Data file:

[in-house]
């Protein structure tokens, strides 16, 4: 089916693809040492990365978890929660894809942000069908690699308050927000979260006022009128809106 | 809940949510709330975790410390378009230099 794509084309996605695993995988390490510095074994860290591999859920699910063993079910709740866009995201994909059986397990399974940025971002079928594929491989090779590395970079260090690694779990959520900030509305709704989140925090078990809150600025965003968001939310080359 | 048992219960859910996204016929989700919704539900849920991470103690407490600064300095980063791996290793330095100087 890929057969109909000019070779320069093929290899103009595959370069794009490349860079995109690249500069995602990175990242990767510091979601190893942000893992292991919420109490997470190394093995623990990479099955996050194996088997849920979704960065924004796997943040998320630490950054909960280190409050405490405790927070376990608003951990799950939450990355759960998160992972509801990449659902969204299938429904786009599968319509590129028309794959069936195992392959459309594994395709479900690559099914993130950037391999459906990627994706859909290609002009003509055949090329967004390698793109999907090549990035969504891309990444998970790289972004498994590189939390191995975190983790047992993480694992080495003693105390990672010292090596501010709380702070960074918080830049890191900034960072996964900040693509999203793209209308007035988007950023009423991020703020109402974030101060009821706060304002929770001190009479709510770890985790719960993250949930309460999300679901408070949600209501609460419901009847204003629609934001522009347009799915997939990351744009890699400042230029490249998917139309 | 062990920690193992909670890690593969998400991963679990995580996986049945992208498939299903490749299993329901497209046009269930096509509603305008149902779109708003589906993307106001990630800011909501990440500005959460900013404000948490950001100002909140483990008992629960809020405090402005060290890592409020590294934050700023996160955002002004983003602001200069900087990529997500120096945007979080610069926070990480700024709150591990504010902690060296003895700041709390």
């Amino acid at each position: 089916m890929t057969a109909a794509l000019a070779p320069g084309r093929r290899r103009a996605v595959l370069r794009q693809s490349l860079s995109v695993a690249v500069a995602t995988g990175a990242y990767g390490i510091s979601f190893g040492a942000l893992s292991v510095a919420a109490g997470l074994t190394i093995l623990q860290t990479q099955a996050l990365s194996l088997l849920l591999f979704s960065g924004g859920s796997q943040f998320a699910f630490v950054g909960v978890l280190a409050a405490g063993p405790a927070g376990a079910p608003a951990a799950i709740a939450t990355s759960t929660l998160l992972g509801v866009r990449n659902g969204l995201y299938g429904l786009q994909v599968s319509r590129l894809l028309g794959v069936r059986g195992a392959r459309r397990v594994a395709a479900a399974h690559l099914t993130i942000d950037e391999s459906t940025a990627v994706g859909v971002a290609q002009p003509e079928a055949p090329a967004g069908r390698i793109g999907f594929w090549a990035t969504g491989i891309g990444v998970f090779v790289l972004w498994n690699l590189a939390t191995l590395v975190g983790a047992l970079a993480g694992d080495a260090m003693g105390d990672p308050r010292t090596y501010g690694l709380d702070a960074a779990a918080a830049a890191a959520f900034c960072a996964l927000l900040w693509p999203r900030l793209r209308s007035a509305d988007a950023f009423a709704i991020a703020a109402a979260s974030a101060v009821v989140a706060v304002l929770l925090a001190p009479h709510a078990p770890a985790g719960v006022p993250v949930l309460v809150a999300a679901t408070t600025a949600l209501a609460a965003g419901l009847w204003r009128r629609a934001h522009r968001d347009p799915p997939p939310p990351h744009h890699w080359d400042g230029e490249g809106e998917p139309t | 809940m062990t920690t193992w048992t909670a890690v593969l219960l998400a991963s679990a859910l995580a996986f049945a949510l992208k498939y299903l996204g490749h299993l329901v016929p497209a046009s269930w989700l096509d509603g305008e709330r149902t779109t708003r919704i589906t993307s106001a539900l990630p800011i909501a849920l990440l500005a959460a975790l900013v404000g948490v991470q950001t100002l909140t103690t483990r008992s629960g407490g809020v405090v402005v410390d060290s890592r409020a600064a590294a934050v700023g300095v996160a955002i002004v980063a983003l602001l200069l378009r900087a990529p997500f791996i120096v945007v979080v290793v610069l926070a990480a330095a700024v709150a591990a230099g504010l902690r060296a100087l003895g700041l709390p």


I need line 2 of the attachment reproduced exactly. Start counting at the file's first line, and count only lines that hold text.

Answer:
């Protein structure tokens, strides 16, 4: 089916693809040492990365978890929660894809942000069908690699308050927000979260006022009128809106 | 809940949510709330975790410390378009230099 794509084309996605695993995988390490510095074994860290591999859920699910063993079910709740866009995201994909059986397990399974940025971002079928594929491989090779590395970079260090690694779990959520900030509305709704989140925090078990809150600025965003968001939310080359 | 048992219960859910996204016929989700919704539900849920991470103690407490600064300095980063791996290793330095100087 890929057969109909000019070779320069093929290899103009595959370069794009490349860079995109690249500069995602990175990242990767510091979601190893942000893992292991919420109490997470190394093995623990990479099955996050194996088997849920979704960065924004796997943040998320630490950054909960280190409050405490405790927070376990608003951990799950939450990355759960998160992972509801990449659902969204299938429904786009599968319509590129028309794959069936195992392959459309594994395709479900690559099914993130950037391999459906990627994706859909290609002009003509055949090329967004390698793109999907090549990035969504891309990444998970790289972004498994590189939390191995975190983790047992993480694992080495003693105390990672010292090596501010709380702070960074918080830049890191900034960072996964900040693509999203793209209308007035988007950023009423991020703020109402974030101060009821706060304002929770001190009479709510770890985790719960993250949930309460999300679901408070949600209501609460419901009847204003629609934001522009347009799915997939990351744009890699400042230029490249998917139309 | 062990920690193992909670890690593969998400991963679990995580996986049945992208498939299903490749299993329901497209046009269930096509509603305008149902779109708003589906993307106001990630800011909501990440500005959460900013404000948490950001100002909140483990008992629960809020405090402005060290890592409020590294934050700023996160955002002004983003602001200069900087990529997500120096945007979080610069926070990480700024709150591990504010902690060296003895700041709390």